The holiday wasn’t all work (although below is the photographic evidence of me writing my next book). One of the novels I read was The Banker’s Daughter by Emran Mian. The daughter of an international banker flees London with her father when his BCCI-style bank collapses under allegations of fraud, some time before the global financial crisis. The two of them live an odd, deracinated life in a luxury hotel in Beirut. For the character of the title, the only meaning comes from designer shopping – until she discovers a photograph that raises in her mind a dreadful suspicion that her father has done something much worse than commit fraud. The action moves on to Lahore and finally back to London for the denouement. To say more would reveal too much about the plot.
The novel is a terrific read, a page turner with complex and credible characters – a rarer combination than one might hope. It is set in not one but three universes completely outside my own experience – globe-trotting banking, designer-shopping levels of wealth, and a Pakistani family. Like all good novels, The Banker’s Daughter is universal and specific at the same time, and I found the depiction of these parallel universes really interesting. Highly recommended. We need more creative and literary engagement with the world of the bankers and financial markets.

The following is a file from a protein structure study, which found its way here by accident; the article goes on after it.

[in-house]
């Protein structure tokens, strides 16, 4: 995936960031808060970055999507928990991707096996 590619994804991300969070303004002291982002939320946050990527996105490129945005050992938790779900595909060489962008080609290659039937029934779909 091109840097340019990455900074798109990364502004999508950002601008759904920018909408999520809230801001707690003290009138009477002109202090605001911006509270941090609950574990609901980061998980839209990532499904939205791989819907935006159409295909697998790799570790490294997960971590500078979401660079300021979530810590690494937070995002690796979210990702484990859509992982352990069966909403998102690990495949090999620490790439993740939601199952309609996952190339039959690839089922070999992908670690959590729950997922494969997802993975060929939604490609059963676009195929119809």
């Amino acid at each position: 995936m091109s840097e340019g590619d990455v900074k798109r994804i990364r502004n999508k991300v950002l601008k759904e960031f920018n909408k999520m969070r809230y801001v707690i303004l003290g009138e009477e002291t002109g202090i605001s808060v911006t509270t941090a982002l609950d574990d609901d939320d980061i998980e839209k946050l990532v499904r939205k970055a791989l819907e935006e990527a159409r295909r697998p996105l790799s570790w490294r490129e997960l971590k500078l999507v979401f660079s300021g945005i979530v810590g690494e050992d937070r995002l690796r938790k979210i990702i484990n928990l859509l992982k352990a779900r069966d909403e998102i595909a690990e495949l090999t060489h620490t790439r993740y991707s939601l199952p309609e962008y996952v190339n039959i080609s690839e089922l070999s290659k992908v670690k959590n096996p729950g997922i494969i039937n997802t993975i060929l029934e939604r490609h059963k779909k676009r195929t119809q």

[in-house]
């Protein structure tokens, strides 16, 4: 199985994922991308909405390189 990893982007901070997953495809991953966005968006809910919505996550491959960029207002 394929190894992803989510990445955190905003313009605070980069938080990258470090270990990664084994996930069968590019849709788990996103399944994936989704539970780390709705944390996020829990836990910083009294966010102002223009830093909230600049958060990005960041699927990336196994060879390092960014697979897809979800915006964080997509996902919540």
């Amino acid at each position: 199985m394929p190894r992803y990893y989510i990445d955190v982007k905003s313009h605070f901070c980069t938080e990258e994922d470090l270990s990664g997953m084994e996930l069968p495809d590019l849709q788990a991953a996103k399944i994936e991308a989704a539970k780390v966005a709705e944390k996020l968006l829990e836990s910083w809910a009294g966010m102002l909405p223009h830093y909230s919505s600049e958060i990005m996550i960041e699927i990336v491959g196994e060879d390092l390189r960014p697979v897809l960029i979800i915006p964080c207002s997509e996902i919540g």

As a footnote, I’m afraid my other fiction reading was crime novels. The latest Camilleri paperback in his Montalbano series, The Track of Sand, and another book by the outstanding South African writer Deon Meyer, Heart of the Hunter. Well, I deserved some lighter reading after writing about the history of GDP for two hours a day.